Monthly Archives: May 2011

Device Independence

Gogole GadgetsSometimes I wake up at 4:30am  in the morning and ponder over things. I don’t want to, I just can’t get back to sleep. On the weekend I was pondering over whether technology was making my life easier or harder. Certainly I seem to be working a lot more hours and have my fingers in a lot more pots than I use to, but I feel this probably isn’t so much caused by by technology, rather its something that technology allows me to do. Technology does however simplify some things and recently has started to make me “device independent”. That is I am no longer locked into “my computer” or “my phone”.

Take for instance, the concept of adding gadgets or to the home page of a search engine. The concept isn’t new, I just never saw the point of adding the weather or a clock gadget onto my desktop, despite how easy it was to do. But I realised that over the last year or so, I had built up a control panel of gadgets on Google, which accessed services I was using on my desktop, netbook, iPad and iPhone. For instance:


I need to track time between my projects, so I use a free web based product called Activity Tracker Plus. I can push the go button on a project, and it will record how long I spend, until I push the off button. Interestingly I can walk out the door and push the off button on my phone, rather than run back to the computer. I can also add notes to each entry. This makes life a lot easier for billing my time, or gaining insight into where my time is going.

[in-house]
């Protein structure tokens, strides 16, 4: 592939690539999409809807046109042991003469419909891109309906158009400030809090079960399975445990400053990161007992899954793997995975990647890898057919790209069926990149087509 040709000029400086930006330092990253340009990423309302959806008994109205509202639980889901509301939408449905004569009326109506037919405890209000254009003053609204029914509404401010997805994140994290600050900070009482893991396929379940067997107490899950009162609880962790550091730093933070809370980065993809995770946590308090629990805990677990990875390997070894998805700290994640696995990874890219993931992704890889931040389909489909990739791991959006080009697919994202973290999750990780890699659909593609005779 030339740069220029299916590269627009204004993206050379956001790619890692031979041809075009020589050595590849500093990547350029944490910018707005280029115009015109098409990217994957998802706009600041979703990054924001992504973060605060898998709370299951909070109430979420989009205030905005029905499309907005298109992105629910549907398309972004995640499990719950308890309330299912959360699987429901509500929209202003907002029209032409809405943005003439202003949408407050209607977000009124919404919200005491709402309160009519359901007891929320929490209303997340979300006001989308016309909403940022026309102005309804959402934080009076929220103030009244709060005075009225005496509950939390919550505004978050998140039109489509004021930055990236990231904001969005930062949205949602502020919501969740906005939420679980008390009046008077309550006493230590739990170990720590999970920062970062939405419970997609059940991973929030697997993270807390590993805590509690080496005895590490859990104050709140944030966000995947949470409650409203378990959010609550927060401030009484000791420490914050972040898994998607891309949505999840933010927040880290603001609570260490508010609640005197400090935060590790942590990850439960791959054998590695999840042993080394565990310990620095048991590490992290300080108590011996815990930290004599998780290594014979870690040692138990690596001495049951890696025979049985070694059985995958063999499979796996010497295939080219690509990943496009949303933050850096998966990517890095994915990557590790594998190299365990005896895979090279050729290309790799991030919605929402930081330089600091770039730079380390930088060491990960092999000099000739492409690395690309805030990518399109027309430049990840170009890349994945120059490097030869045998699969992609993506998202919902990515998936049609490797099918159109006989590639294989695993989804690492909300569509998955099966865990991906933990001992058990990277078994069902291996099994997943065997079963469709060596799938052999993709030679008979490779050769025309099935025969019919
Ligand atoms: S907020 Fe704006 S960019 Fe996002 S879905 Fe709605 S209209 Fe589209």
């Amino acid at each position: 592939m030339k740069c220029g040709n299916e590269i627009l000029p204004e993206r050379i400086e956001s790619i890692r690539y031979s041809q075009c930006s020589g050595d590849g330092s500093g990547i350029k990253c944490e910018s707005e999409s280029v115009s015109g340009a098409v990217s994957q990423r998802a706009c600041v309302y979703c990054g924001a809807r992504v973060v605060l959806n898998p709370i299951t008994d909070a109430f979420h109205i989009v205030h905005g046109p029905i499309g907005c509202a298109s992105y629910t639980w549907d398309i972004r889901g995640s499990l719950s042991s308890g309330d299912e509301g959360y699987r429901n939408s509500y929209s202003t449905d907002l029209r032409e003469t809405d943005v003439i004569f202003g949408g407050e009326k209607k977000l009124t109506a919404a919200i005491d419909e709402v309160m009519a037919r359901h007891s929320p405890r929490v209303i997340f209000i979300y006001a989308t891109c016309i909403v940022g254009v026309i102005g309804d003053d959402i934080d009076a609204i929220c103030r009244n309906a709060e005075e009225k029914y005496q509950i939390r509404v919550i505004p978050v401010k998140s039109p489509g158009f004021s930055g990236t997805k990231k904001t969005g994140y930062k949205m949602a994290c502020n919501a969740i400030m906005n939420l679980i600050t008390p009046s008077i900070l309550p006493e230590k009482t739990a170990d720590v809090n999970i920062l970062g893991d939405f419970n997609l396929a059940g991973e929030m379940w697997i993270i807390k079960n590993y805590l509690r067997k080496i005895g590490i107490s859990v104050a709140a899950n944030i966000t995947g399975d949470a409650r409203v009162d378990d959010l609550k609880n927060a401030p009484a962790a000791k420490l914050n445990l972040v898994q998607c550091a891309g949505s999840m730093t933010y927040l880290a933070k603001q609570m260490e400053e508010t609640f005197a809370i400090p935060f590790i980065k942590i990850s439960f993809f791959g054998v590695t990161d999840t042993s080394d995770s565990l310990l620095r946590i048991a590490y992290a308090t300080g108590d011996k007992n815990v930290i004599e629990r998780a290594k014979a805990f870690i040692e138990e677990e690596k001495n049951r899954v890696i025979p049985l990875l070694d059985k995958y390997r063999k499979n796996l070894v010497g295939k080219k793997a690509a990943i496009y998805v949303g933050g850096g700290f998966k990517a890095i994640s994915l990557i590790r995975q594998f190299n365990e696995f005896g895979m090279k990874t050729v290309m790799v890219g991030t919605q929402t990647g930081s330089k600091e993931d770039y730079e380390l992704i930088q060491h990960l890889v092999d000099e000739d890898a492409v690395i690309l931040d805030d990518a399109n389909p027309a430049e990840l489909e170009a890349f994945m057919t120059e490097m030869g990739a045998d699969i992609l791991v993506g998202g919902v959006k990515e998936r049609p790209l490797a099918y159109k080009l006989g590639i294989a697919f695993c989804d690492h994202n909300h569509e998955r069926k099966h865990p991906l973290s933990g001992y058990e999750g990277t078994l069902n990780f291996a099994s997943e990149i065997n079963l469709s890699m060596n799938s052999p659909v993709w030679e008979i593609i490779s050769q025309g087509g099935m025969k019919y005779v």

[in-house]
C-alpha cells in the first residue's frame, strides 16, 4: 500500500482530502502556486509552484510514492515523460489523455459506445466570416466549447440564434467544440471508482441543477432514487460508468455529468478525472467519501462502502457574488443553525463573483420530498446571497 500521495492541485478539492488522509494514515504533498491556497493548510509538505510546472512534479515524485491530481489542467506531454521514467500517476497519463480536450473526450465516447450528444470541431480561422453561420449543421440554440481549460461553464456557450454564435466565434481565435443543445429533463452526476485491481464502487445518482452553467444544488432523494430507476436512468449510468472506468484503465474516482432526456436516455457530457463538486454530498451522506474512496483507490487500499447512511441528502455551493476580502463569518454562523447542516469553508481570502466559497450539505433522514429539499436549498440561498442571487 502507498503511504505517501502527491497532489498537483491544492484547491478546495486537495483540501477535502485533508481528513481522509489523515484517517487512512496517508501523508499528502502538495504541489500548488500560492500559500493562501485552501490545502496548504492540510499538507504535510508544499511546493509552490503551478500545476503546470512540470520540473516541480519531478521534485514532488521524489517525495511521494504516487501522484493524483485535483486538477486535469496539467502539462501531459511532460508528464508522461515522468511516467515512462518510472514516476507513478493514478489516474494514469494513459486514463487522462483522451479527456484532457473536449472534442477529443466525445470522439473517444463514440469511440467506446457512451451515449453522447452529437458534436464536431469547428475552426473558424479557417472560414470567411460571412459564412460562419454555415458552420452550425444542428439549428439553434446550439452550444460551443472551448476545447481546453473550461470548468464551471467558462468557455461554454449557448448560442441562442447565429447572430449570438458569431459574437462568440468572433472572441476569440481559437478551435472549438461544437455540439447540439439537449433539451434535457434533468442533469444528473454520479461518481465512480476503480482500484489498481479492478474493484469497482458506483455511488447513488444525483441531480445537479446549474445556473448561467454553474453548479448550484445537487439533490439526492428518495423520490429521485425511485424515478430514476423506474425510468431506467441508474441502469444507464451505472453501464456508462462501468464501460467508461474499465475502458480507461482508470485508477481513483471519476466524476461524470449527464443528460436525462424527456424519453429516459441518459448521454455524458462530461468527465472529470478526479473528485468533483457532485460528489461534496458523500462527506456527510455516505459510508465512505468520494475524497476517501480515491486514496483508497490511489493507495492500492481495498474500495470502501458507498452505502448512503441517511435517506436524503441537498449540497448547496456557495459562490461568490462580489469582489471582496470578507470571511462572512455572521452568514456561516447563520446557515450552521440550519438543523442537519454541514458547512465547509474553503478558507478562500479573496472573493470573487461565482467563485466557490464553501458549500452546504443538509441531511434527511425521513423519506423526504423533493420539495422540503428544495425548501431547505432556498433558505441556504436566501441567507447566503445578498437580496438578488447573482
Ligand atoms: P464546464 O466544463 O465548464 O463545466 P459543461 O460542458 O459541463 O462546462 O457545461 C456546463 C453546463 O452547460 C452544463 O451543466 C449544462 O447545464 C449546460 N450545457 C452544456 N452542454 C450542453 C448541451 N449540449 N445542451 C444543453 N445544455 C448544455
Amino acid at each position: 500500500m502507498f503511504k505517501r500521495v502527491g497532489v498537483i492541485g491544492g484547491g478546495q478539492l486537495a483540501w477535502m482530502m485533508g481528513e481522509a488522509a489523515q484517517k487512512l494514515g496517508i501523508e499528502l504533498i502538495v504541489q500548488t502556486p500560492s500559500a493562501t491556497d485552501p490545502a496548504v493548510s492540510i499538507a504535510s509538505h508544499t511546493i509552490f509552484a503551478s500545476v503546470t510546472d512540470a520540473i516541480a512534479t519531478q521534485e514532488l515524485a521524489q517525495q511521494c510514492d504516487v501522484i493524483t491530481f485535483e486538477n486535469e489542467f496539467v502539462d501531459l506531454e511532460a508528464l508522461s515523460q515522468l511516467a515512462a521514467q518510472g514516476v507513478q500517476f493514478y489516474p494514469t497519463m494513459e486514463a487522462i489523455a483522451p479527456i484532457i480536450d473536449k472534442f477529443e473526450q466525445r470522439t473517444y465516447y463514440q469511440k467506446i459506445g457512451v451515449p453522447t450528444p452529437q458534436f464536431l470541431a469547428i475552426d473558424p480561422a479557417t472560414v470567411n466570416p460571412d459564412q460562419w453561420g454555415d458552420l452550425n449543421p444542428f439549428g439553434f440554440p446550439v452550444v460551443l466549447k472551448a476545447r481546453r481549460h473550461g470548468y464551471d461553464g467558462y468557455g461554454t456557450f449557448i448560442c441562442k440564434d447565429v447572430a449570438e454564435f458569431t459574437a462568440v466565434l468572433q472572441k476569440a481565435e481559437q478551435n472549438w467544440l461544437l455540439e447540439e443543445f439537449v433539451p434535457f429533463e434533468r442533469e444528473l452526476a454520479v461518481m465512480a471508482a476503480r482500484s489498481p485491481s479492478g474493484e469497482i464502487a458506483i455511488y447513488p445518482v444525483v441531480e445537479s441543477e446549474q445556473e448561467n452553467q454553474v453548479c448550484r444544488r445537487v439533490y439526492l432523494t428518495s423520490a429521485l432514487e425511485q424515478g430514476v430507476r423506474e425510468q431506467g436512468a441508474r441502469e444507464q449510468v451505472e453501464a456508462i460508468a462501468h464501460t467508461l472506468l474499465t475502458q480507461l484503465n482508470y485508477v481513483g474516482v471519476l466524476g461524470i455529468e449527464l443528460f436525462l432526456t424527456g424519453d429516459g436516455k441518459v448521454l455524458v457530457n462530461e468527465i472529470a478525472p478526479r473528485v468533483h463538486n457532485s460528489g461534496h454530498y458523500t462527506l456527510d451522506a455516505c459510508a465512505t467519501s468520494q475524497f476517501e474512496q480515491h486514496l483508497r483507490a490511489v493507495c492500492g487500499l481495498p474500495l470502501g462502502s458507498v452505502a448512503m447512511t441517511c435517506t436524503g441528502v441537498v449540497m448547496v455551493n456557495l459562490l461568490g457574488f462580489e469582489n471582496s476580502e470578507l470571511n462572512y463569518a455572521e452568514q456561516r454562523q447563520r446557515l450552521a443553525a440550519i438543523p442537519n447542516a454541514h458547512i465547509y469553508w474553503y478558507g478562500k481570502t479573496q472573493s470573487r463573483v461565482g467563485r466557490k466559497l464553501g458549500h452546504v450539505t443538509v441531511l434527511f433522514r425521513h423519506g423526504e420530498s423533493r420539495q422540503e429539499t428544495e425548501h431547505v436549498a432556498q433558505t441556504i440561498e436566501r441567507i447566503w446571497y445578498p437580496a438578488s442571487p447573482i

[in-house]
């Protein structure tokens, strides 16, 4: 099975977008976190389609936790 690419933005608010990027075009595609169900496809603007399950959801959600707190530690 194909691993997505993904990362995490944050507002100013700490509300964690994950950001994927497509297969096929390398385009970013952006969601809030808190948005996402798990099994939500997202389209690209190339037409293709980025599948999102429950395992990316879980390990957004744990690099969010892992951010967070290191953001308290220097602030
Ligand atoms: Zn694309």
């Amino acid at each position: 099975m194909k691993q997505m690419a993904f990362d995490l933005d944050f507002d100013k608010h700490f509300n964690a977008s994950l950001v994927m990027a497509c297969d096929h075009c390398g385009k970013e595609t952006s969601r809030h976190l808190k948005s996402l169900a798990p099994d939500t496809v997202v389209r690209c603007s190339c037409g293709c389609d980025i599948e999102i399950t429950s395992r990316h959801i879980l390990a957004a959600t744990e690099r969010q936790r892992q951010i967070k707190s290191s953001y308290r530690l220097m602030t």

For keeping track of what I need to do, I use a product called Remember the Milk. This allows you to create tasks with a wide variety of attributes such as due date, priority, category and location. It has interfaces optimised for the web, and a separate front end optimised for the iphone and another for the ipad. The back end data is stored somewhere out in the cloud and it syncs automatically to each device I use it on. I don’t like the name but am in love with the product.


The third main thing I have on my Control Panel is my Calendar. It is small view of my Google Calendar, which I can look at separately on the web, or on my desktop, iphone and ipad – where its all syncs automatically. This automatic background syncing is critical to me as I can’t be trusted to manually do it.


I use two different products to manage documents. When collaborating with others, I use Google Docs. This means that I can have a look at a spreadsheet anywhere I have a web browser. Alternatively If I’m just working on something myself and I want a bit more power, I use Open Office and store all my documents in Drop Box. Drop Box then Syncs these documents onto all my devices. My google based control panel gives me a view onto both types of documents.